17 - What made you write, as opposed to doing something else?
In short, and think that I feel confident saying this has been said before, that I must have read this before, but I genuinely feel that I am predisposed to creating – rather than, say, solely writing, and there be no one-upmanship involved – poetry. In many ways, I view Jackson Mac Low or Kenneth Patchen as models for what it is I am attempting to achieve with regards to my work.
18 - What was the last great book you read? What was the last great film?
I am a constant reader of poetry, short stories, and essays of all kinds. I particularly enjoy the writings and intellectual fervor of self-described contrarian Christopher Hitchens, regardless of whether my own political leanings are in accord with his own on any particular occasion, so I will say he is always somewhere close by. For most recent great book, and actually it was a re-read, I will say Kenneth Patchen's Albion Moonlight. Every page of Patchen's work is filled with what I will simply describe as hazardously delicious and exceptionally engaging; it is spellbinding. With regards to film, I have recently viewed Sergio Leone's Once Upon A Time in the American West—and then a nice documentary on filmmaker Stanley Kubrick. On all fronts, genius is inspiring!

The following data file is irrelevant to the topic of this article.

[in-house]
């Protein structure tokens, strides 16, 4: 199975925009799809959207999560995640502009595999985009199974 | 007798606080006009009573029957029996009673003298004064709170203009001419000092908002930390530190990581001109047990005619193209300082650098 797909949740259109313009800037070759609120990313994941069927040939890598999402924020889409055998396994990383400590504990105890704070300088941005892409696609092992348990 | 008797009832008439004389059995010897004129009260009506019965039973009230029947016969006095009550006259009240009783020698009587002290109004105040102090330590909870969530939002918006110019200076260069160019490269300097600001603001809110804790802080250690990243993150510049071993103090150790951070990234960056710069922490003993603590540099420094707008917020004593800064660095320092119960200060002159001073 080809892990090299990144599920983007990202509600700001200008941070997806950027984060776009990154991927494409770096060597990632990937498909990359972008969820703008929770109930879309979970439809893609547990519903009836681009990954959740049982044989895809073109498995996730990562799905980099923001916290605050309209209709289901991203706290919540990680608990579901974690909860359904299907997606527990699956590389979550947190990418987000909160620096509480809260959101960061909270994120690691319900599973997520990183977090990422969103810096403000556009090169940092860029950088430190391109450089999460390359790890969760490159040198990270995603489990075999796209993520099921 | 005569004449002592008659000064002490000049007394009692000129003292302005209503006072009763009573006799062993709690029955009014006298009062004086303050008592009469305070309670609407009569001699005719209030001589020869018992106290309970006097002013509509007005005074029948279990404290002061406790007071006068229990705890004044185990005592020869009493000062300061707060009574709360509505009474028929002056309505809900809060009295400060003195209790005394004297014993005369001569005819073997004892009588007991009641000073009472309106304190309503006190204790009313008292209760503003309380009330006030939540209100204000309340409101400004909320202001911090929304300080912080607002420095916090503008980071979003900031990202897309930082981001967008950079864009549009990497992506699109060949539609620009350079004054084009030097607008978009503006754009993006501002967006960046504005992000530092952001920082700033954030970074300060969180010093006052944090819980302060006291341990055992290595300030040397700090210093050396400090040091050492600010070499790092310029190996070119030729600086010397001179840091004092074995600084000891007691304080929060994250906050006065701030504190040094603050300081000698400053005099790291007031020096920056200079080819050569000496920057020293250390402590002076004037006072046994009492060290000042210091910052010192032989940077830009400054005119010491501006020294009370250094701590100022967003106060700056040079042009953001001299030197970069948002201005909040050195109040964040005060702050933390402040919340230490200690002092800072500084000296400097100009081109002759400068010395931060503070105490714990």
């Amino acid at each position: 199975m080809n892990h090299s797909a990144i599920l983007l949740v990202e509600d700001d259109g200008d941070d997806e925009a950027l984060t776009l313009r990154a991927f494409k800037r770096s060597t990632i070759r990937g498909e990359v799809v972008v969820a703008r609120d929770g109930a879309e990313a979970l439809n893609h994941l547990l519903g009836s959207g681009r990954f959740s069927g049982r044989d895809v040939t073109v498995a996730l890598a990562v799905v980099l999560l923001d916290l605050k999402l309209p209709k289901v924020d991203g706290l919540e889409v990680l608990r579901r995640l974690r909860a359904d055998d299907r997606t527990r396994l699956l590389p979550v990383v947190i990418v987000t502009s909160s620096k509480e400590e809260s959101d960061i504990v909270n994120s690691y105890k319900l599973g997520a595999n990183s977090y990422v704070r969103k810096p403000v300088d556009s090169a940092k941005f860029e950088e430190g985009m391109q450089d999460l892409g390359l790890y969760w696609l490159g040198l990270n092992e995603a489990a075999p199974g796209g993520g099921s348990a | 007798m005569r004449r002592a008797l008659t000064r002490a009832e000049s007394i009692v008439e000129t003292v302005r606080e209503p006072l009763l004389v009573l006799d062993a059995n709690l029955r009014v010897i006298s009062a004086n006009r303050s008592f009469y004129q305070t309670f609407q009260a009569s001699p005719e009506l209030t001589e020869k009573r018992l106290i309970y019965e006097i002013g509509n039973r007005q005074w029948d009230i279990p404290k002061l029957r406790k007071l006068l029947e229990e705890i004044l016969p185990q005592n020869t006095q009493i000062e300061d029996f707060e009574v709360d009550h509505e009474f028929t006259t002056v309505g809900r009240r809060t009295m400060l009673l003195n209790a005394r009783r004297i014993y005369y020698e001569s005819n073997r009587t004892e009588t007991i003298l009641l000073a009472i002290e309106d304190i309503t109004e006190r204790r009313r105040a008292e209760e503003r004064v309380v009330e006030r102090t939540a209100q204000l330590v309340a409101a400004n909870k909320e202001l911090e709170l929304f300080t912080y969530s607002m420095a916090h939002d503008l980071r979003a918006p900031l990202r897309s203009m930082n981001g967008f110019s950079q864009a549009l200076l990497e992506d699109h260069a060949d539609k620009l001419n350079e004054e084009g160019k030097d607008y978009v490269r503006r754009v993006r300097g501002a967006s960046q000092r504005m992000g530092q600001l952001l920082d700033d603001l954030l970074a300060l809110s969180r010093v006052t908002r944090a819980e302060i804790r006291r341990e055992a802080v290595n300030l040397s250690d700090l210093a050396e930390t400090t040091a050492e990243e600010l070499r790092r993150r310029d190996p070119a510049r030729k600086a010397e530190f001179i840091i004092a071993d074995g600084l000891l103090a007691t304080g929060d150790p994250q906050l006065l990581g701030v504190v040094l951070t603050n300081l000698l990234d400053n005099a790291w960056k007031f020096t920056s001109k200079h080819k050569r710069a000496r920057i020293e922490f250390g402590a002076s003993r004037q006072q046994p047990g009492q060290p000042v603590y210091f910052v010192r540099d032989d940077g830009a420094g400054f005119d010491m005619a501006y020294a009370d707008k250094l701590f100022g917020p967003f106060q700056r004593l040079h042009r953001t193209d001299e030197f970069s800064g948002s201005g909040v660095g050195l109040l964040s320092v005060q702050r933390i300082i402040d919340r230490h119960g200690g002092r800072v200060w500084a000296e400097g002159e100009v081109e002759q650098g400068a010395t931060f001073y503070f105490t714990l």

19 - What are you currently working on?
Apart from an exhibition of visual poems at Anglo-American University in Prague, planned for August and early September, and a new manuscript of work tentatively entitled We Lose Our Days by Preening Them, being happy seems most apropos these days.